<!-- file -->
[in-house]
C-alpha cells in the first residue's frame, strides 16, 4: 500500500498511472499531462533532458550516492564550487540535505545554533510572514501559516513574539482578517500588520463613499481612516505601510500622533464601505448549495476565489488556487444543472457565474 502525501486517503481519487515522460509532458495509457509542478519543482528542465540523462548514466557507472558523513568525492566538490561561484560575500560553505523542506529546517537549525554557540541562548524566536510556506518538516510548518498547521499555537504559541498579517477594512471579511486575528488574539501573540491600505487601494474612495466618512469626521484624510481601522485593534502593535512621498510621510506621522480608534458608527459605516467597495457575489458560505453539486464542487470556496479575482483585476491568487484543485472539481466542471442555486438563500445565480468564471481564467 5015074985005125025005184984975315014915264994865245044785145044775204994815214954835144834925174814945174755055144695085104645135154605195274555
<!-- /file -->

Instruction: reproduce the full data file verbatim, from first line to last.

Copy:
[in-house]
C-alpha cells in the first residue's frame, strides 16, 4: 500500500498511472499531462533532458550516492564550487540535505545554533510572514501559516513574539482578517500588520463613499481612516505601510500622533464601505448549495476565489488556487444543472457565474 502525501486517503481519487515522460509532458495509457509542478519543482528542465540523462548514466557507472558523513568525492566538490561561484560575500560553505523542506529546517537549525554557540541562548524566536510556506518538516510548518498547521499555537504559541498579517477594512471579511486575528488574539501573540491600505487601494474612495466618512469626521484624510481601522485593534502593535512621498510621510506621522480608534458608527459605516467597495457575489458560505453539486464542487470556496479575482483585476491568487484543485472539481466542471442555486438563500445565480468564471481564467 5015074985005125025005184984975315014915264994865245044785145044775204994815214954835144834925174814945174755055144695085104645135154605195274555